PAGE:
the re duplications of the memory-train that have consolidated the central group have entailed their suppression. There is further the difference first mentioned, which is often only a difference of degree, viz. that reminiscences have more circumstantiality, so to say, than mere recognitions have: more of the collateral constituents of the original concrete field of consciousness are reinstated. But of the two characteristics of memory proper-(a) concreteness or circumstantiality, and (b) localization in the past-the latter is the more essential. It sometimes happens that we have the one with little or nothing of the other. For example, we may have but a faint and meagre representation of a scene, yet if it falls into and retains a fixed place in the memory train we have no doubt that some such experience was once actually ours. On the other hand, as in certain so-called illusions of memory, we may suddenly find ourselves reminded by what is happening at the moment of a preceding experience exactly like it-some even feel that they know from what is thus recalled what will happen next; and yet, because we are wholly unable to assign such representation a place in the past, instead of a belief that it happened, there arises a most distressing sense of bewilderment, as if one were haunted and had lost one's personal bearings? It has been held by some psychologists 2 that memory proper includes the representation of one's past self as agent or patient in the event or situation recalled. And this is true as regards all but the earliest human experience, at any rate; still, whereas it is easy to see that memory is essential to any development of self consciousness, the converse is not at all clear, and would involve us in a needless circle. 27. Intimately connected with memory is expectation. We may as the result of reasoning conclude that a certain event Exp edatiom will happen; we may also, in like manner, conclude that acertain other event has happened. But as we should not call the latter memory, so it is desirable to distinguish such indirect anticipation as the former from that expectation which is directly due to the interaction of ideas. Any man knows that he will die, and may make a variety of arrangements in anticipation of death, but he cannot with propriety be said to be expecting it unless he has actually present to his mind a series of ideas ending in that of death, such series being due to previous associations, and unless, further, this series owes its representation at this moment to the actual recurrence of some experience to which that series succeeded before. And as familiarity with an object or event in very various settings may be a bar to recollection, so it may be to expectation: the average Englishman, e.g. is continually surprised without his umbrella, though only too familiar with rain, since in our climate one not specially attentive to the weather obtains no clear representation of its successive phases. But after aseries of events A B C D E has been once experienced we instinctively expect the recurrence of B C . on the recurrence of A, Le. provided the memory-train continues so far intact. Such expectation, at first perhaps slight-a mere tendency easily overbornwbecomes strengthened by every repetition of the series in the old order, till eventually, if often fulfilled and never falsified, it becomes certain and, as we commonly say, irresistible. To have a clear case of expectation, then, it is not necessary that we should distinctly remember any previous experience like it, but only that we should have actually present some earlier member of a series which has been firmly associated by such previous experiences, the remaining members, or at least the next, if they continue serial, being revived through that which is once again realized. This expectation may be instantly checked by reflection, just as it may, of course, be disappointed in fact;'but these are matters which do not concern the inquiry as to the nature of expectation while expectation lasts.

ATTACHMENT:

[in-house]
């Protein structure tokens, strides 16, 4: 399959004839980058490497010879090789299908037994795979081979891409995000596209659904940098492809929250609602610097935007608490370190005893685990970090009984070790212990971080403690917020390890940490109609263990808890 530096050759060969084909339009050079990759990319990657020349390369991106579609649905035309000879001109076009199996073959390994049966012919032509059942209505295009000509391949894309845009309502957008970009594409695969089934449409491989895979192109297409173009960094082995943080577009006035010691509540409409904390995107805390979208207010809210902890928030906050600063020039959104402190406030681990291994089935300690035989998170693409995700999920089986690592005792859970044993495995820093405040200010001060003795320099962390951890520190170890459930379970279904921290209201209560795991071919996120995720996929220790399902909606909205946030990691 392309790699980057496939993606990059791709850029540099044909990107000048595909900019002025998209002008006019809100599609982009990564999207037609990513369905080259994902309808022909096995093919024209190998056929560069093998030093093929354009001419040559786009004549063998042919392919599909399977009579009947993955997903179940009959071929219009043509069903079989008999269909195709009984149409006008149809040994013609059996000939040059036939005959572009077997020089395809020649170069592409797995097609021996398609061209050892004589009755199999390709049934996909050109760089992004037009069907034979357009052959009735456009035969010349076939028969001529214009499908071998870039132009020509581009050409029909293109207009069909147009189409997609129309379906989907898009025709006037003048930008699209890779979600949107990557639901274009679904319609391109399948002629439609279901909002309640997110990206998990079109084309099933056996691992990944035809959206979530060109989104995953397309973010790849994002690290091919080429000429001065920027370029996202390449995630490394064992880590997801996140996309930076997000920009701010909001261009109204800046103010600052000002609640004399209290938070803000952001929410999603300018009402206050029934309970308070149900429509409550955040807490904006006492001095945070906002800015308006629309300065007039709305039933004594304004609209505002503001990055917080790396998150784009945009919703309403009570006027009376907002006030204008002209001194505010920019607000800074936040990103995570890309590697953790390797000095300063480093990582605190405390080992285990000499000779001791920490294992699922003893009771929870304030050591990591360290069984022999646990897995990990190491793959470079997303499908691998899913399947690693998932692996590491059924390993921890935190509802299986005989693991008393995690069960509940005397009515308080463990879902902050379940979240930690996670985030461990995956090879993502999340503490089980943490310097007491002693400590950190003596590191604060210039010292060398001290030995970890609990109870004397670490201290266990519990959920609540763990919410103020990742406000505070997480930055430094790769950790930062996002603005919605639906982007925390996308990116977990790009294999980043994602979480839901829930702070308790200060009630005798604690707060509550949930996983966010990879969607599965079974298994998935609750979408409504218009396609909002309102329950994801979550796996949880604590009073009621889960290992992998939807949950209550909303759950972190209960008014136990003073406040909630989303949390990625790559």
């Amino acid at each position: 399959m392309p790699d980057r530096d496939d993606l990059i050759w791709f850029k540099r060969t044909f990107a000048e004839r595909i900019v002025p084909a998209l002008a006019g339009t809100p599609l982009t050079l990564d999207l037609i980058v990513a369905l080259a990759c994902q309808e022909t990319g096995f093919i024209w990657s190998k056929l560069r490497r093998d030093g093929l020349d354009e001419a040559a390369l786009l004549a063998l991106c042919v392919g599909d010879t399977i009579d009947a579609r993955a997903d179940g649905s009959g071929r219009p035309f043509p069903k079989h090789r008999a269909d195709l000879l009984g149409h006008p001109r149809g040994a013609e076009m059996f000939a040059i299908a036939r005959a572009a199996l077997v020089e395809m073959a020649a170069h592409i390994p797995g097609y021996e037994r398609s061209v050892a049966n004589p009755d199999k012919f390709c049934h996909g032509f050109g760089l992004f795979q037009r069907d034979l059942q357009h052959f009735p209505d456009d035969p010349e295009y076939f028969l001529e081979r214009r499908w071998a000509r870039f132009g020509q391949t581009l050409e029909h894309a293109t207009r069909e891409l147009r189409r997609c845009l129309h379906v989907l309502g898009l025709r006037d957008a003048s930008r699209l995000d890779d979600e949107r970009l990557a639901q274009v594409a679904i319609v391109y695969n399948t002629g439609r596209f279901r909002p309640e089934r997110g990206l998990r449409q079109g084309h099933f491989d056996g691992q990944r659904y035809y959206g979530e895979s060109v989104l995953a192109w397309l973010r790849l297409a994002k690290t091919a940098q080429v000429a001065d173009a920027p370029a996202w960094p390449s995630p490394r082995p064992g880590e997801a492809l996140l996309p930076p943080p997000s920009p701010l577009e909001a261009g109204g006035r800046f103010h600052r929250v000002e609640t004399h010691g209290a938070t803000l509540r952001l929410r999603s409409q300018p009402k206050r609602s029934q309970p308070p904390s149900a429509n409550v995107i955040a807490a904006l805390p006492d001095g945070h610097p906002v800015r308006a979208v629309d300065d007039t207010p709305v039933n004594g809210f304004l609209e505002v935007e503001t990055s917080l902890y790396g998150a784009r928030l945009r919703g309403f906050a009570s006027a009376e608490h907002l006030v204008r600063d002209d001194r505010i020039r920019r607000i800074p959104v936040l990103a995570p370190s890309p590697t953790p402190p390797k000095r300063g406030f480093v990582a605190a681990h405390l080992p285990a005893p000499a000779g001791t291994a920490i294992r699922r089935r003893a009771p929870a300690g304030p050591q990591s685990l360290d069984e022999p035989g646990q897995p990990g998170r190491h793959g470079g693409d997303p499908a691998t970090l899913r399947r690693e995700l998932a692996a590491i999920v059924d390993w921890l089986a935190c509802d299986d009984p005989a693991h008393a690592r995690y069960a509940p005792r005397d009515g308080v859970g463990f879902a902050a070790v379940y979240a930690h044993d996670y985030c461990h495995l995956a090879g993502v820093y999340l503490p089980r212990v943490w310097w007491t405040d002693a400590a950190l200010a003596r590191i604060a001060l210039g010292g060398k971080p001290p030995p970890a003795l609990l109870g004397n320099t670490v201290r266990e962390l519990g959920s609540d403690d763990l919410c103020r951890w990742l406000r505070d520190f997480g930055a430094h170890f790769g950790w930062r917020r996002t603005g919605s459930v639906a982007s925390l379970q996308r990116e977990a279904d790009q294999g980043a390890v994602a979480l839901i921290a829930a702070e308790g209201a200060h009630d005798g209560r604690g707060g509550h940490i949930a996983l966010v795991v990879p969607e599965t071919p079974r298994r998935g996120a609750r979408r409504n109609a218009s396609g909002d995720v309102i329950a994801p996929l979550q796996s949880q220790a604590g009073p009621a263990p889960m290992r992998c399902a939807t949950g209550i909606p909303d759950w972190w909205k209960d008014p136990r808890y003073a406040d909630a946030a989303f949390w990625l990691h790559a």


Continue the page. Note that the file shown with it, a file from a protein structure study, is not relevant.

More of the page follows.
We shall continue this inquiry to most advantage by widening it into an examination of the distinction of present, past and future. To a being whose presentations never passed through 1 Any full discussion of par amnesia, as these very interesting states of mind are called, belongs to mental pathology. 2 As, e.g. James Mill (Analysis of the Human Mind, ch. x.), who treats this difficult subject with great acuteness and thoroughness. the transitions which ours undergo-first divested of the strength and vividness of impressions, again reinvested with them and brought back from the faint world of ideas Present, -the sharp contrasts of “now ” and “ then, ” and P#Sf»=md all the manifold emotions they occasion, would be F"t""° quite unknown. Even we, so far as we confine our activity and attention to ideas are almost without them. Time-order, succession, antecedence, and consequence, of course, there might be still, but in that sense of events as “ past and gone for ever, ” which is one of the melancholy factors in our life; and in the obligation to wait and work in hope or dread to what is “ still to come ” there is much more than time-order. It is to presentations in their primary stage, to impressions, that we owe what real difference we find between now and then, whether prospective or retrospective, as it is to them also that we directly owe our sense of the real, of what is and exists as opposed to the non-existent that is not. But the present alone and life in a succession of presents, or, in other words, continuous occupation with impressions, give us no knowledge of the present as present. This we first obtain when our present consciousness consists partly of memories or partly of expectations as well. An event expected differs from a like event remembered chiefly in two ways-in its relation to present impressions and images and in the active attitude to which it leads. The diverse feelings that accompany our intuitions of time and contribute so largely to their colouring are mainly consequences of these differences. Let us take a series of simple and familiar events A B C D E, representing ideas by small letters, and perceptions by capitals whenever it is necessary to distinguish them. Such series may be present in consciousness in such wise that a b c d are imaged while E is perceived anew, i.e. the whole symbolized as proposed would be a b c d E; such would be, e.g. the state of a dog that had just finished his daily meal. Again, there may be a fresh impression of A which revivesb c d e; we should have then (1) A b c d e-the state of our dog when he next day gets sight of the dish in which his food is brought to him. A little later we may have (2) a b C d e. Here cz b are either after-sensations or primary memory-images, or have at any rate the increased intensity due to recent impression; but this increased intensity will be rapidly on the wane even while C lasts, and a b will pale still further when C gives place to D, and we have (3) a b c D e. But, returning to (2), we should find d e to be increasing in intensity and definiteness, as compared with their state in (1), now that C, instead of A, is the present impression. F or, when A occupied this position, not only was e raised less prominently above the threshold of consciousness by reason of its greater distance from A in the memory-continuum, but, owing to the re duplications of this continuum, more lines of possible revival were opened up, to be successively negatived as B succeeded to A and C to B; even dogs know that “ there is many a slip 'twixt the cup and the lip.” But, where A B C D E is a series of percepts such as we have here supposed-and a series of simpler states would hardly afford much ground for the distinctions of past, present and future there would be a varying amount of active adjustment of sense organs and other movements supplementary to full sensation. In (2), the point at which we have cz b C d e, for instance, such adjustments and movements as were appropriate to b would cease as B lapsed and be replaced by those appropriate to C. Again, as C succeeded to B, and d in consequence increased in intensity and definiteness, the movements adapted to the reception of D would become nascent, and so on. Thus, psychologically regarded, the distinction of past and future and what we might call the oneness of direction of time depend, as just described, (1) upon the continuous sinking of the primary memory-images on the one side, and the continuous rising of the ordinary images on the other side, of that member of a series of percepts then repeating which is actual at the moment; and (2) on the prevenient adjustments of attention, to which such words as “ expect, ” “ await, ” “ anticipate, ” all testify by their etymology. These conditions in turn will be found to depend upon all that is implied in the formation of the memory-train and upon that recurrence of like series Of impresSi0ns which we